Introduction: Blueberries are known for their very high content of biologically active phenolic compounds; nonetheless, differently from the North American and European species of blueberries, Neotropical blueberries have not been extensively studied yet. Objectives: In the present paper, the phenolic composition of Vaccinium floribundum Kunth, which is endemic to the Andean regions and grows 1,600 to 4,500 meters above sea level, was investigated by ultra-high-performance liquid chromatography coupled to high-resolution mass spectrometry (UHPLC-HRMS). Native and fermented berries were compared in terms of phenolic composition as well as antioxidant activity, total phenolic content, and total anthocyanin content. Materials and Methods: V. floribundum native and fermented berries were extracted and analyzed by UHPLC-HRMS. The acquired datasets were processed by Compound Discoverer 3.1 using a dedicated data analysis workflow that was specifically set up for phenolic compound identification. Results: In total, 309 compounds were tentatively identified, including anthocyanins, flavonoids, phenolic acids, and proanthocyanidins. The molecular transformations of phenolic compounds during fermentation were comprehensively investigated for the first time, and by a customized data processing workflow, 13 quinones and quinone methides were tentatively identified in the fermented samples. Compared to other species of the genus Vaccinium, a peculiar phenolic profile is observed, with low abundance of highly methylated compounds. Conclusion: Andean berries are a rich source of a wide variety of phenolic compounds. Untargeted MS analyses coupled to a dedicated data processing workflow allowed expanding the current knowledge on these berries, improving our understanding of the fate of phenolic compounds after fermentation.

Detailed investigation of the composition and transformations of phenolic compounds in fresh and fermented Vaccinium floribundum berry extracts by high-resolution mass spectrometry and bioinformatics / Cerrato, A.; Piovesana, S.; Aita, S. E.; Cavaliere, C.; Felletti, S.; Lagana, A.; Montone, C. M.; Vargas-de-la-Cruz, C.; Capriotti, A. L.. - In: PHYTOCHEMICAL ANALYSIS. - ISSN 0958-0344. - (2022). [10.1002/pca.3105]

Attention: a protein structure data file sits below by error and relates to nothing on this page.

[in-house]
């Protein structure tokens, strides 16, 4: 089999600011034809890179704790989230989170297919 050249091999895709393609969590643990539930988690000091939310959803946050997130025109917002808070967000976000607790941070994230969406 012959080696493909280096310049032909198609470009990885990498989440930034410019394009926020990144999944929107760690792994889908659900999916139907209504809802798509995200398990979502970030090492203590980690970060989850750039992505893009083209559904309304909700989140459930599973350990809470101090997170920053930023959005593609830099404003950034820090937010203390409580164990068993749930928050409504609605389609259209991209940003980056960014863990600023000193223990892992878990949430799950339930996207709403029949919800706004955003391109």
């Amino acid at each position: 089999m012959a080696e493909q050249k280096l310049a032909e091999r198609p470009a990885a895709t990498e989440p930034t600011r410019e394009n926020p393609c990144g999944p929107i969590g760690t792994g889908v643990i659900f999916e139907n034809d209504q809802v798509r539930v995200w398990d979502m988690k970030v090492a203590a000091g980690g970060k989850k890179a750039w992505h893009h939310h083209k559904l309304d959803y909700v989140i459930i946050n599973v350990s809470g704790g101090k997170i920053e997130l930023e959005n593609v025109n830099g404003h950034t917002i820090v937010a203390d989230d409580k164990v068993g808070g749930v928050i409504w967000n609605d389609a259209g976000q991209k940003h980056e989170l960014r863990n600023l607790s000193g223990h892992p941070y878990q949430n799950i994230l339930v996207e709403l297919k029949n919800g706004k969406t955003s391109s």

Detailed investigation of the composition and transformations of phenolic compounds in fresh and fermented Vaccinium floribundum berry extracts by high-resolution mass spectrometry and bioinformatics

Cerrato A.;Piovesana S.;Aita S. E.;Cavaliere C.
;
Lagana A.;Montone C. M.;Capriotti A. L.
2022

Abstract

Introduction: Blueberries are known for their very high content of biologically active phenolic compounds; nonetheless, differently from the North American and European species of blueberries, Neotropical blueberries have not been extensively studied yet. Objectives: In the present paper, the phenolic composition of Vaccinium floribundum Kunth, which is endemic to the Andean regions and grows 1,600 to 4,500 meters above sea level, was investigated by ultra-high-performance liquid chromatography coupled to high-resolution mass spectrometry (UHPLC-HRMS). Native and fermented berries were compared in terms of phenolic composition as well as antioxidant activity, total phenolic content, and total anthocyanin content. Materials and Methods: V. floribundum native and fermented berries were extracted and analyzed by UHPLC-HRMS. The acquired datasets were processed by Compound Discoverer 3.1 using a dedicated data analysis workflow that was specifically set up for phenolic compound identification. Results: In total, 309 compounds were tentatively identified, including anthocyanins, flavonoids, phenolic acids, and proanthocyanidins. The molecular transformations of phenolic compounds during fermentation were comprehensively investigated for the first time, and by a customized data processing workflow, 13 quinones and quinone methides were tentatively identified in the fermented samples. Compared to other species of the genus Vaccinium, a peculiar phenolic profile is observed, with low abundance of highly methylated compounds. Conclusion: Andean berries are a rich source of a wide variety of phenolic compounds. Untargeted MS analyses coupled to a dedicated data processing workflow allowed expanding the current knowledge on these berries, improving our understanding of the fate of phenolic compounds after fermentation.
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Utilizza questo identificativo per citare o creare un link a questo documento: https://hdl.handle.net/11573/1614558
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